"Stress affects us all. You may notice symptoms of stress when disciplining your kids, during busy times at work, when managing your finances, or when coping with a challenging relationship. Stress is everywhere. And while a little stress is OK -- some stress is actually beneficial -- too much stress can wear you down and make you sick, both mentally and physically.
The first step to controlling stress is to know the symptoms of stress. But recognizing stress symptoms may be harder than you think. Most of us are so used to being stressed, we often don't know we are stressed until we are at the breaking point.
Recommended Related to Stress Management
When she needs relief from the grind of delivering major proposals, Dana Marlowe, 33, of Washington, D.C., makes some noise. "I cruise right into my toddler’s playroom, and I just jam out with his toys -- the xylophone, the baby piano. I almost have 'Twinkle, Twinkle, Little Star' down," says Marlowe, a technology accessibility consultant. This kind of casual music-making can short-circuit the stress response, research shows, and keep it from becoming chronic. Stress starts in the brain and then...
What Is Stress?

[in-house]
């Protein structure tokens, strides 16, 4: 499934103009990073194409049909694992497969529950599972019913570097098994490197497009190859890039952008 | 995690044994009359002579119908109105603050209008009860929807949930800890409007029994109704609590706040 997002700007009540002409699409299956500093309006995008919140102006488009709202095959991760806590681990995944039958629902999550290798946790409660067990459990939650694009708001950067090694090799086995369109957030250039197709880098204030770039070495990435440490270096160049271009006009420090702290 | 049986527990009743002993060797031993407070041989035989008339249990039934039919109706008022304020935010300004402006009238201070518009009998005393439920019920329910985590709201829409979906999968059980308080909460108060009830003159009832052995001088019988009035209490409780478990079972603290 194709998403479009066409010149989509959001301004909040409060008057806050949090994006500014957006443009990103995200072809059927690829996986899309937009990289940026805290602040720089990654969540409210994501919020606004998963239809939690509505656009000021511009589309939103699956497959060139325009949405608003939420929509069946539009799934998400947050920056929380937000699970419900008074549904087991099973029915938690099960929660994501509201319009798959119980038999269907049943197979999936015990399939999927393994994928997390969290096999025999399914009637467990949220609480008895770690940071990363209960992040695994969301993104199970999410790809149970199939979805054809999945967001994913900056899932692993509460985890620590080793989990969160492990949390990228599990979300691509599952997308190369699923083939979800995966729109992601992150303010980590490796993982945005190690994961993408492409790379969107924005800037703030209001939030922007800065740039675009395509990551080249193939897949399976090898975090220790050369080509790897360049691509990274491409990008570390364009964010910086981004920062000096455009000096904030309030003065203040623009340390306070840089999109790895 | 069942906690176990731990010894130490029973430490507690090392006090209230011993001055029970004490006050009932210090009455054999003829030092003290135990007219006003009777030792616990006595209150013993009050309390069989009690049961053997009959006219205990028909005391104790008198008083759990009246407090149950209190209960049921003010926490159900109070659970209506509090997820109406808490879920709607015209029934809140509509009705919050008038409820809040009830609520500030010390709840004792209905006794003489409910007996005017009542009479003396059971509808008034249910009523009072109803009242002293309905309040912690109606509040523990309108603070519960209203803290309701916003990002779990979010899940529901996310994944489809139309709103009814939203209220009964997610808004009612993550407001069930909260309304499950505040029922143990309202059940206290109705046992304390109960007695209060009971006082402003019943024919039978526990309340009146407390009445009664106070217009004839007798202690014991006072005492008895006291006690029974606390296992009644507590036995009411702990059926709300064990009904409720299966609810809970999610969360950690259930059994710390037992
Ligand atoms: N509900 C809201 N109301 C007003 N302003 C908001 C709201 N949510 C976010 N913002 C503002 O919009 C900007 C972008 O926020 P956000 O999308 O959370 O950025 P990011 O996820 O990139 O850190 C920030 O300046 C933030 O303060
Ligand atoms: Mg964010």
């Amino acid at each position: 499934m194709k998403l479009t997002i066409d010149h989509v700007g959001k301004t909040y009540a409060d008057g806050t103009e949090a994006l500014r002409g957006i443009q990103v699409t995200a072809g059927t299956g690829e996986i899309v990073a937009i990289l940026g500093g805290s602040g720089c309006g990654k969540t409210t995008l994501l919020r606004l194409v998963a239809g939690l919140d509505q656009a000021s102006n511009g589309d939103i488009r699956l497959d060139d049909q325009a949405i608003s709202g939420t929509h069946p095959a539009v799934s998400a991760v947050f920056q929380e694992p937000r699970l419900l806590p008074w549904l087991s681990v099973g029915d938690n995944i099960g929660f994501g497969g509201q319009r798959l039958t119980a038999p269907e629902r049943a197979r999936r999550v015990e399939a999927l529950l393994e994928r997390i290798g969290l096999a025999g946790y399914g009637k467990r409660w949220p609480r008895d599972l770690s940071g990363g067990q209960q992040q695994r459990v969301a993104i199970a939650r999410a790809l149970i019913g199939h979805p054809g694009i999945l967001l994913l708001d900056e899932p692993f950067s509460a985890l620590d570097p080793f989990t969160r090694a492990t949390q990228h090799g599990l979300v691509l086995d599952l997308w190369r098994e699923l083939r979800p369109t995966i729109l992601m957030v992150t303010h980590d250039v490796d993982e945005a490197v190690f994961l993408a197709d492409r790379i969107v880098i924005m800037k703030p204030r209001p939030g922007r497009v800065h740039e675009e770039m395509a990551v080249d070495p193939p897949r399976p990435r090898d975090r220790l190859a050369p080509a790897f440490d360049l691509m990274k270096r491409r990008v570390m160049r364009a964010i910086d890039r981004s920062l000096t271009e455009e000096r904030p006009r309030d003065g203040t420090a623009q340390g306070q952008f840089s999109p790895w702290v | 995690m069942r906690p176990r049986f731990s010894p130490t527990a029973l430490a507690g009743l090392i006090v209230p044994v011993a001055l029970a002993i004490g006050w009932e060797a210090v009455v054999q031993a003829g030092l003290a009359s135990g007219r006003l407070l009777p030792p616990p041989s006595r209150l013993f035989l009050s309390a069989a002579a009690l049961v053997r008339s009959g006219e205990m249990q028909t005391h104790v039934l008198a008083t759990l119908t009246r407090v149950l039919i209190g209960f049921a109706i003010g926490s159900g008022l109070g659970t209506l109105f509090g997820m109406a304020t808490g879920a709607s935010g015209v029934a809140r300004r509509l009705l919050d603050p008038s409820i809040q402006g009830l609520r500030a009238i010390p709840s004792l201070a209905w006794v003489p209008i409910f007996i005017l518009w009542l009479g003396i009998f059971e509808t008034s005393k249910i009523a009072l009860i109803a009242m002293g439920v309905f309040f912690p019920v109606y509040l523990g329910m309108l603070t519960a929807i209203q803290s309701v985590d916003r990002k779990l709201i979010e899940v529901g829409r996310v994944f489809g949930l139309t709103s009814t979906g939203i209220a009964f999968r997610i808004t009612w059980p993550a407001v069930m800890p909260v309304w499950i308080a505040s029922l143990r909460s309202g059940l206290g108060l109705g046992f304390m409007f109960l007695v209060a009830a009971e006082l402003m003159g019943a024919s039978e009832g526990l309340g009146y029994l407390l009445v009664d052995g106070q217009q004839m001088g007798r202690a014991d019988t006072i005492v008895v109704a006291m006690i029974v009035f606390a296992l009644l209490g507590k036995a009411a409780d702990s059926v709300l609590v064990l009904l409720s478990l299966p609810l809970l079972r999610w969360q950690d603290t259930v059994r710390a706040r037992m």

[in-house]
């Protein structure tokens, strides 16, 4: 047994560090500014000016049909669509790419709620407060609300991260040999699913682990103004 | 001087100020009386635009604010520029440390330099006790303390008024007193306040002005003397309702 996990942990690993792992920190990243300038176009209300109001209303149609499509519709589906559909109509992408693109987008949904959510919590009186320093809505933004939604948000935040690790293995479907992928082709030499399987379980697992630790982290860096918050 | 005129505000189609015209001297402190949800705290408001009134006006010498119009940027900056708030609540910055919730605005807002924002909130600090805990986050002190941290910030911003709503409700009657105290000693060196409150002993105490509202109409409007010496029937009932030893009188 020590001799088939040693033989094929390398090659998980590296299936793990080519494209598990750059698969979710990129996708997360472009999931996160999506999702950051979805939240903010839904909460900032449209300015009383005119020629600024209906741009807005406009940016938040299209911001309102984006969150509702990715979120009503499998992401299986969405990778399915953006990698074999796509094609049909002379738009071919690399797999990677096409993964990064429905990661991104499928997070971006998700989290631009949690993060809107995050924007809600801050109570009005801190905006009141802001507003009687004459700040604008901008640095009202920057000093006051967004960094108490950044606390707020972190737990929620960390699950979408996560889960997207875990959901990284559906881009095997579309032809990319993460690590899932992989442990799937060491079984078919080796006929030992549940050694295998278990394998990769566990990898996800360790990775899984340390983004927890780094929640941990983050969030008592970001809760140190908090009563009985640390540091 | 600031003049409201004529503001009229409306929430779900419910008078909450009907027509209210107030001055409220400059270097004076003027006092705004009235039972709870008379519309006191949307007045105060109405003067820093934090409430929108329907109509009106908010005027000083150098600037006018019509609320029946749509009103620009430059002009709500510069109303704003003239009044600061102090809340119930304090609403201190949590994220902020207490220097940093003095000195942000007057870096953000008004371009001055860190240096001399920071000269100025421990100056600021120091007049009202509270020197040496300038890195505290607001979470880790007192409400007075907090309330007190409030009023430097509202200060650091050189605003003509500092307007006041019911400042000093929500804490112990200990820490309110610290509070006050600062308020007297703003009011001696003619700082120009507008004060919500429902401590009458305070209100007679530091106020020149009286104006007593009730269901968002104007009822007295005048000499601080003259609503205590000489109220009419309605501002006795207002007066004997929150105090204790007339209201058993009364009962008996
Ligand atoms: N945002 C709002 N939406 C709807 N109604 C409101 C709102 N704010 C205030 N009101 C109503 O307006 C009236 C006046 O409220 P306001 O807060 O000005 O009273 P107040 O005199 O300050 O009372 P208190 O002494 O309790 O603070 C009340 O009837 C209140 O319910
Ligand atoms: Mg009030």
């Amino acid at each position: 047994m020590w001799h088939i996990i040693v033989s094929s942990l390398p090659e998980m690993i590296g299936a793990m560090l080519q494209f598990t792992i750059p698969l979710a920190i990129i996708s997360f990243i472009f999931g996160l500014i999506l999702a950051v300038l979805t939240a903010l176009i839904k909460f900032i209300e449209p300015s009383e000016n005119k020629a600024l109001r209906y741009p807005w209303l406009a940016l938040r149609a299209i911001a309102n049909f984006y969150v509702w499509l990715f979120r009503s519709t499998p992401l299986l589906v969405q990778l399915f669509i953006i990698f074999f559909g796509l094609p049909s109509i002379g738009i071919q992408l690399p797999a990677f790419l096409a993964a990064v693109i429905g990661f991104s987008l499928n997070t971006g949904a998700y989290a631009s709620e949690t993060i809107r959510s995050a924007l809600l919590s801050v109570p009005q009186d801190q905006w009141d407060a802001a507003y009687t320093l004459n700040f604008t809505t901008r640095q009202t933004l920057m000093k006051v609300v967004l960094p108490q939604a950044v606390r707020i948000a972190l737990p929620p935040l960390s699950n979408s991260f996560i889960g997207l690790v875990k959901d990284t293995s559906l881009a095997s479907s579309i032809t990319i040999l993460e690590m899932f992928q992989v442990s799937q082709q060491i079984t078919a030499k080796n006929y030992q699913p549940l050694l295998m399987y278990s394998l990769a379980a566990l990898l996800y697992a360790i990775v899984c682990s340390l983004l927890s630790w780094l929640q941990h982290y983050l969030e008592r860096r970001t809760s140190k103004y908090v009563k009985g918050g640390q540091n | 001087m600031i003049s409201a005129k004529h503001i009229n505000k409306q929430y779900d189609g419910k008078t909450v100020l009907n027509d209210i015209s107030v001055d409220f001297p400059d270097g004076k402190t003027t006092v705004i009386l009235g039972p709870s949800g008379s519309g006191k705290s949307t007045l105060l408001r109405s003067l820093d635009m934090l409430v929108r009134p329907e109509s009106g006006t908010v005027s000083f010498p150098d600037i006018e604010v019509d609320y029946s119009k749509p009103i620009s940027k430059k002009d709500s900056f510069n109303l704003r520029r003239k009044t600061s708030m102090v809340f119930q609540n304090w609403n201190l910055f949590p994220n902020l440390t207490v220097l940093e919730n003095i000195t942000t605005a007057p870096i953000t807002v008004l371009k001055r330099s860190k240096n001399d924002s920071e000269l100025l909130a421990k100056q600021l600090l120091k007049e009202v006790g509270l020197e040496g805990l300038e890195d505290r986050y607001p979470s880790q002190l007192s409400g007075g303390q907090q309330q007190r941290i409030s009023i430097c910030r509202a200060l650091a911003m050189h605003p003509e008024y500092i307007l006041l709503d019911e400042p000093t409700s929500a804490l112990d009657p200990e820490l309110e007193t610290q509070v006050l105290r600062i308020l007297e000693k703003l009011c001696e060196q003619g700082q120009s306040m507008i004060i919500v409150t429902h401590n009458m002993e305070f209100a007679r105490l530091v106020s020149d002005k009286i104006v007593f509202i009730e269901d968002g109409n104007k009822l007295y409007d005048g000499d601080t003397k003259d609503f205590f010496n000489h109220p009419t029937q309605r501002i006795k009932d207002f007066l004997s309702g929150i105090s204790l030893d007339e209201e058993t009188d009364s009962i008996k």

Stress is the body's reaction to harmful situations -- whether they’re real or perceived. When you feel threatened, a chemical reaction occurs in your body that allows you to act in a way to prevent injury. This reaction is known as "fight-or-flight,” or the stress response. During stress response, your heart begins to race, breathing quickens, muscles tighten, and blood pressure rises. You’ve gotten ready to act. It is how you protect yourself.
Stress means different things to different people. What causes stress in one person may be of little concern to another. Some people are better able to handle stress than others. And, not all stress is bad. In small doses, stress can help you accomplish tasks and prevent you from getting hurt. For example, stress is what gets you to slam on the breaks to avoid hitting the car in front of you. That's a good thing.
Our bodies are designed to handle small doses of stress. But, we are not equipped to handle long-term, chronic stress without ill consequences.
What Are the Symptoms of Stress?
Stress can affect all aspects of your life, including your emotions, behaviors, thinking ability, and physical health. No part of the body is immune. But, because people handle stress differently, symptoms of stress can vary. Symptoms can be vague and may be the same as those caused by medical conditions. So it is important to discuss them with your doctor. You may experience any of the following symptoms of stress.
Emotional symptoms of stress include: